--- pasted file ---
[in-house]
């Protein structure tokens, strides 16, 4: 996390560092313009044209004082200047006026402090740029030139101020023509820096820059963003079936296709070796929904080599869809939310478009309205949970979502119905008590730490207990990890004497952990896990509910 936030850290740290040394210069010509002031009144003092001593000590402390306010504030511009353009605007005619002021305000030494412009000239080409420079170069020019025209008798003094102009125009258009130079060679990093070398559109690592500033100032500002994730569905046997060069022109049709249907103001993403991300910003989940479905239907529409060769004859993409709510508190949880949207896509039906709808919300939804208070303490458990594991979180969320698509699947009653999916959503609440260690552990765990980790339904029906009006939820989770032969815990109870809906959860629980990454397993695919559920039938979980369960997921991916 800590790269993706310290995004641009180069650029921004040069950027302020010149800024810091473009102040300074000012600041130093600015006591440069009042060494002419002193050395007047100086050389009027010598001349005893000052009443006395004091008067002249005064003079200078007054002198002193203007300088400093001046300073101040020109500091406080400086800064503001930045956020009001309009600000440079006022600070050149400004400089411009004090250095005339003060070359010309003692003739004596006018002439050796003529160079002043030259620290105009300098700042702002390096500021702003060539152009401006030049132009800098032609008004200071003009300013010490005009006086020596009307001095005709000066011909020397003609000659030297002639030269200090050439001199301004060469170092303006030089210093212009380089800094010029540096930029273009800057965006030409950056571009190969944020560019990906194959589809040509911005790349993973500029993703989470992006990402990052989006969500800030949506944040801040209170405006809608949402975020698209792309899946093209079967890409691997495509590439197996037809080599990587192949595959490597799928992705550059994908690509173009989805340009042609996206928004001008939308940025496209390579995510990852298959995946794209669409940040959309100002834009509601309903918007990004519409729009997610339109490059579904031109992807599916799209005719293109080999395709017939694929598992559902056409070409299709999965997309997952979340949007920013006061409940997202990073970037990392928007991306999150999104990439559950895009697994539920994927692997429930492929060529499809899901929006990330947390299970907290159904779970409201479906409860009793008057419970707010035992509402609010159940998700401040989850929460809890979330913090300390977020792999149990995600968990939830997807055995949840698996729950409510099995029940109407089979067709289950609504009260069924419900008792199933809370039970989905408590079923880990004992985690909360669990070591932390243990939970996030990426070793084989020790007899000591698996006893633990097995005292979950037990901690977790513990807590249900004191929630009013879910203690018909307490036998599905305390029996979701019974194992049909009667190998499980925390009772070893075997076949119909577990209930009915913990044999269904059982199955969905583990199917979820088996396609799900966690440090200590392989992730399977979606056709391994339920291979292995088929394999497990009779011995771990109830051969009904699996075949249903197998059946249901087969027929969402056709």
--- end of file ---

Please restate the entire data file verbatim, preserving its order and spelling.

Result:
[in-house]
């Protein structure tokens, strides 16, 4: 996390560092313009044209004082200047006026402090740029030139101020023509820096820059963003079936296709070796929904080599869809939310478009309205949970979502119905008590730490207990990890004497952990896990509910 936030850290740290040394210069010509002031009144003092001593000590402390306010504030511009353009605007005619002021305000030494412009000239080409420079170069020019025209008798003094102009125009258009130079060679990093070398559109690592500033100032500002994730569905046997060069022109049709249907103001993403991300910003989940479905239907529409060769004859993409709510508190949880949207896509039906709808919300939804208070303490458990594991979180969320698509699947009653999916959503609440260690552990765990980790339904029906009006939820989770032969815990109870809906959860629980990454397993695919559920039938979980369960997921991916 800590790269993706310290995004641009180069650029921004040069950027302020010149800024810091473009102040300074000012600041130093600015006591440069009042060494002419002193050395007047100086050389009027010598001349005893000052009443006395004091008067002249005064003079200078007054002198002193203007300088400093001046300073101040020109500091406080400086800064503001930045956020009001309009600000440079006022600070050149400004400089411009004090250095005339003060070359010309003692003739004596006018002439050796003529160079002043030259620290105009300098700042702002390096500021702003060539152009401006030049132009800098032609008004200071003009300013010490005009006086020596009307001095005709000066011909020397003609000659030297002639030269200090050439001199301004060469170092303006030089210093212009380089800094010029540096930029273009800057965006030409950056571009190969944020560019990906194959589809040509911005790349993973500029993703989470992006990402990052989006969500800030949506944040801040209170405006809608949402975020698209792309899946093209079967890409691997495509590439197996037809080599990587192949595959490597799928992705550059994908690509173009989805340009042609996206928004001008939308940025496209390579995510990852298959995946794209669409940040959309100002834009509601309903918007990004519409729009997610339109490059579904031109992807599916799209005719293109080999395709017939694929598992559902056409070409299709999965997309997952979340949007920013006061409940997202990073970037990392928007991306999150999104990439559950895009697994539920994927692997429930492929060529499809899901929006990330947390299970907290159904779970409201479906409860009793008057419970707010035992509402609010159940998700401040989850929460809890979330913090300390977020792999149990995600968990939830997807055995949840698996729950409510099995029940109407089979067709289950609504009260069924419900008792199933809370039970989905408590079923880990004992985690909360669990070591932390243990939970996030990426070793084989020790007899000591698996006893633990097995005292979950037990901690977790513990807590249900004191929630009013879910203690018909307490036998599905305390029996979701019974194992049909009667190998499980925390009772070893075997076949119909577990209930009915913990044999269904059982199955969905583990199917979820088996396609799900966690440090200590392989992730399977979606056709391994339920291979292995088929394999497990009779011995771990109830051969009904699996075949249903197998059946249901087969027929969402056709």